Brandon Flowers - Flamingo
Record Label: Island Records
Release Date: September 14th, 2010
My past experiences with Brandon Flowers and The Killers have been a bit tumultuous. I paid little attention to “Somebody Told Me” when it first hit television and radio stations, and even thought it was pretty catchy. But I couldn't take it anymore after being bombarded with its nonsense lyrics week after week. I wanted little to do with Hot Fuss for years, and it was only after becoming obsessed with Sam's Town that I finally went back to their debut and checked it out. I loved it and still do to this day, but I can't help but skip that first single every time I come to it. Hot Fuss taught me an important lesson back then, and it was one I sorely needed to learn.
As I mentioned before, I was deeply infatuated with Sam's Town. No other album before or since has grabbed me like that one did. The only problem was that it refused to let go. I can't begin to count the number of times I listened to that album within the first few weeks of its release, and it remains one of my all-time favorite records. They continued on with Sawdust (fantastic) and Day & Age (less than fantastic), but after touring for the good part of six years, the band decided to take a short break in early 2010. Rumors were already circulating that Flowers was working on a solo album, and I voraciously ate up every single piece of news or speculation that mentioned it. Flamingo was eventually announced in April of this year and quickly became my most anticipated album of the year.
My time with Flamingo can only be described as nostalgic. The Killers are at their best when sappy, belting out songs so rife with Americana that it compels you to make sure you haven't traveled back in time. So I was happy to hear Flowers return to the gospel-inspired paths he explored in-between the New Wave synthpop. While Sam's Town could have described any small town in the USA with its trailer park charm, Flamingo is anchored to Flowers' hometown of Las Vegas. An arguably sleazier city than any other, Flowers does a great job of reminding outsiders that it's more than just casinos and strip joints.
While Flowers is a bit more reserved in his solo outing, Flamingo still retains a bit the thematic charm of a typical Killers album. “Welcome to Fabulous Las Vegas” opens the album silently, but quickly ramps into a fantastic intro that could fill any stadium. The lyrics equate the odd loneliness one may feel in a crowded place like Las Vegas to a sort of religious experience. Flowers' warbling choruses are accompanied by an intense and constantly building piano melody that makes this track huge in every sense of the word. “Jilted Lovers & Broken Hearts” is an odd mix of old and new. The verses are drenched with repetitive synth chords but at the same time driven by a smooth acoustic guitar.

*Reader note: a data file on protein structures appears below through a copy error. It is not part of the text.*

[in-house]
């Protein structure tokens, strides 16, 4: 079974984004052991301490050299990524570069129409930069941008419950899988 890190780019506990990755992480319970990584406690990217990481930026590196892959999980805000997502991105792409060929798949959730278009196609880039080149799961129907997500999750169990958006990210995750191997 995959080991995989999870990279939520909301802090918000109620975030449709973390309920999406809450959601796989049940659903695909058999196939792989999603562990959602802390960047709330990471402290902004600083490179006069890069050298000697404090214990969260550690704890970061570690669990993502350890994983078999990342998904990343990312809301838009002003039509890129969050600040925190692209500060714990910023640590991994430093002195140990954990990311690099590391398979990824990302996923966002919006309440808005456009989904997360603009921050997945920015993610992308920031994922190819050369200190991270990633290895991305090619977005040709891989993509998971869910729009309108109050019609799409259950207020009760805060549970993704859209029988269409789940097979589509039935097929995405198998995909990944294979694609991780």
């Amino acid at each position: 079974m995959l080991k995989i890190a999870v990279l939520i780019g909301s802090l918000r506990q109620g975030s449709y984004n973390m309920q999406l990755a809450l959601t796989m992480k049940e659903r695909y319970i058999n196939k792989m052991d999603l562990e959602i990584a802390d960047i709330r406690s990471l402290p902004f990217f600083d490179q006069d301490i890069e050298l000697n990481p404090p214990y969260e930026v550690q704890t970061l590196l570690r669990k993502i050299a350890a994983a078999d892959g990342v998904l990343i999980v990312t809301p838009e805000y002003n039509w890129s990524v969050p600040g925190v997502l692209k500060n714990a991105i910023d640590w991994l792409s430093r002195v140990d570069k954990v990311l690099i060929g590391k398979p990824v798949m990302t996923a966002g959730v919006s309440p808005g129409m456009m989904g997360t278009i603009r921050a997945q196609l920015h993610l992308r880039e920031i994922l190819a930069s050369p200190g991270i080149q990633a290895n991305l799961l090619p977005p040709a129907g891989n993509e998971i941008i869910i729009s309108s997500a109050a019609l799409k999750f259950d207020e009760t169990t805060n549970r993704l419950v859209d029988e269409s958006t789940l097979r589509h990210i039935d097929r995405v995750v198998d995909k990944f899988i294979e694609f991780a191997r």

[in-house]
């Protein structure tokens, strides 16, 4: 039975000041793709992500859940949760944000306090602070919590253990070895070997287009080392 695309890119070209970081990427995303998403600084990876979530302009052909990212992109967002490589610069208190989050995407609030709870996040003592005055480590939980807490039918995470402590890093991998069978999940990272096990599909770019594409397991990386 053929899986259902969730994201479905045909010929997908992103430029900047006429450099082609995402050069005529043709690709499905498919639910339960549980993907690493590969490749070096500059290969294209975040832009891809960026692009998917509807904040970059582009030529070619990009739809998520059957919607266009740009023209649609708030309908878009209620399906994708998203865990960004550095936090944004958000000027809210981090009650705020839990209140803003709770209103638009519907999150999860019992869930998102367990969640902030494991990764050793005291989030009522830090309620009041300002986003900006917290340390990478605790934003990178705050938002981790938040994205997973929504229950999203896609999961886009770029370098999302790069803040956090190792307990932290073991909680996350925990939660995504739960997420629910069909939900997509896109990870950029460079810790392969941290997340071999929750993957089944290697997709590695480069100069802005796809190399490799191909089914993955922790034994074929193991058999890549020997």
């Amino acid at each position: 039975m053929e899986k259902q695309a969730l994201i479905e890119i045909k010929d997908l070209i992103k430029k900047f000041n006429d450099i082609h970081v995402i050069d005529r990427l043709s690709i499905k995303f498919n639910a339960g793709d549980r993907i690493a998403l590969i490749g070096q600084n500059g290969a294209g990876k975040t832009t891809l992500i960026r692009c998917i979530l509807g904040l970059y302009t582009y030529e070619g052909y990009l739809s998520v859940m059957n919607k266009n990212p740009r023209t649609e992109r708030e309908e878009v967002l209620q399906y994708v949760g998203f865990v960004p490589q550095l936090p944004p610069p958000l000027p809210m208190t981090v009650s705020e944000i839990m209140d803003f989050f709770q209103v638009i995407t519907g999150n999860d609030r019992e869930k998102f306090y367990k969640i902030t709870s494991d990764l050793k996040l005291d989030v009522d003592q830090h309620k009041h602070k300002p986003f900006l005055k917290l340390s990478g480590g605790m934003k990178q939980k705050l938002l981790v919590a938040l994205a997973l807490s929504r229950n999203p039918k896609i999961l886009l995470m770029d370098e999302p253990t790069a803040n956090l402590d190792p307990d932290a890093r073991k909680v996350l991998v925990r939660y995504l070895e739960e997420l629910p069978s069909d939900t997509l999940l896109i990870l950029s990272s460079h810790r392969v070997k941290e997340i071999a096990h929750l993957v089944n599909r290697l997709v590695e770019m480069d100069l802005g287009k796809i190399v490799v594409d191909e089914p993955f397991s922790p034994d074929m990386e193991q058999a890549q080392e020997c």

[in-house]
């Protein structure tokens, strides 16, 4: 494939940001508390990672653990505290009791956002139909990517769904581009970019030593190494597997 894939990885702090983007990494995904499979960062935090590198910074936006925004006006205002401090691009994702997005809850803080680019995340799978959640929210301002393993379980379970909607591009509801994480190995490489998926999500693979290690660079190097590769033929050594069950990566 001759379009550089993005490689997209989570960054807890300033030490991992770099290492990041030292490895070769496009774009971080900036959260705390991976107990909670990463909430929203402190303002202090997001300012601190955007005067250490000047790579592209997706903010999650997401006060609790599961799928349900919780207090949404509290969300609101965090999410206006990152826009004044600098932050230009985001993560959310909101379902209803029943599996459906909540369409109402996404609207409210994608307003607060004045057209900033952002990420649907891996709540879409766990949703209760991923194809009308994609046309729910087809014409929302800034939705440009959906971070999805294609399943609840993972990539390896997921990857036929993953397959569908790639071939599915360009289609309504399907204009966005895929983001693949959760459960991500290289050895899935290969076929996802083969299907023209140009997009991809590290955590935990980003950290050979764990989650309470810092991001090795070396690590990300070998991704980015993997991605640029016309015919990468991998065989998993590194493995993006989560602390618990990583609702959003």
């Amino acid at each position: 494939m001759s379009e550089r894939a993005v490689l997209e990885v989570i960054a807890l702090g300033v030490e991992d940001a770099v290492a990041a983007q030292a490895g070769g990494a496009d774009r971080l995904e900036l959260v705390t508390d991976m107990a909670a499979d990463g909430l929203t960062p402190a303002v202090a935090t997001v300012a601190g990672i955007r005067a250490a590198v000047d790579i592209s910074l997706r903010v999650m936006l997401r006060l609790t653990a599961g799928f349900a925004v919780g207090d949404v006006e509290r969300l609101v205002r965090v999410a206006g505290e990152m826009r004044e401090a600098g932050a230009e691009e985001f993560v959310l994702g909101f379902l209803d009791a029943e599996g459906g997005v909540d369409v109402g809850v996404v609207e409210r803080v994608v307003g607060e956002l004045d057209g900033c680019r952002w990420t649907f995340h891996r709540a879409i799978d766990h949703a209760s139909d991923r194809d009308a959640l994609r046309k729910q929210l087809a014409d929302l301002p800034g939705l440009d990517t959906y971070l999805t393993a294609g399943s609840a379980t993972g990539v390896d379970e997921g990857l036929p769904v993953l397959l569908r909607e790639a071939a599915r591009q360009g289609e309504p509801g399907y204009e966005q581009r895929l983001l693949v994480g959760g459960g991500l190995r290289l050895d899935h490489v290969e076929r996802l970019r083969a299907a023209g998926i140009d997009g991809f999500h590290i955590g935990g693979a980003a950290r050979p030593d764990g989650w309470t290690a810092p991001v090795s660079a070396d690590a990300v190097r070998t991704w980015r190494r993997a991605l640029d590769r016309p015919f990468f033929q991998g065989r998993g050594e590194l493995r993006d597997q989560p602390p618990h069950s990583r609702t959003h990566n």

The rest of the album is an interesting combination of personalities. There's no denying most of the tracks are heartland at its finest, but under the surface bubbles a fountain of alternative influences. On “Hard Enough” Flowers' and guest vocalist Jenny Lewis conjure images of Johnny Cash and June Carter, resulting in a perfect image of melancholic love that country used to capture so well. “Was It Something I Said?” combines Flowers' take on the familiar Southern twang with a fast pace and keyboards that almost directly contradict the vocals.
But that's not to say Flamingo doesn't introduce any experimentation on Flowers' part. The first single “Crossfire” is a sort of modern day hymn and a definite eye-opener in terms of lyrical content and overall quality. It's definitely the most polished track on the album, and offers a quick sneak peek into the musical future Flowers' is opening himself up to. The single has an almost U2-esque quality of being enormously grand in scale without relying too much on instrumentation, and is a great apex to dive from as the album begins to wind down.
And wind down Flamingo does. “On the Floor,” while not the album closer, does a great job of dropping the decibels and letting Flowers' vocals take over. It's a very stripped down track, mainly featuring simplistic piano chords until the gospel choir jumps in to back Flowers up. It's a short song, sweet in its message of atonement and particularly heavy even for a person of low religious fortitude as myself. I constantly find myself drawn to gospel music for whatever reason, and this song is no different with its beguiling charm.
Flamingo. Named for both a casino and road both found in Las Vegas, this album delivers a little bit of everything. It very well could have been the next Killers album, and I'll be immensely happy if the full band takes a cue from Flowers on their future release. The prevalent themes of overindulgence and redemption are constantly at odds, but the angel on this album's shoulder eventually wins, providing a quick glimpse into Flowers religious beliefs without being overbearing. Flamingo is sweet, cheesy, and deeply personal. It also won't be leaving my playlist for quite some time.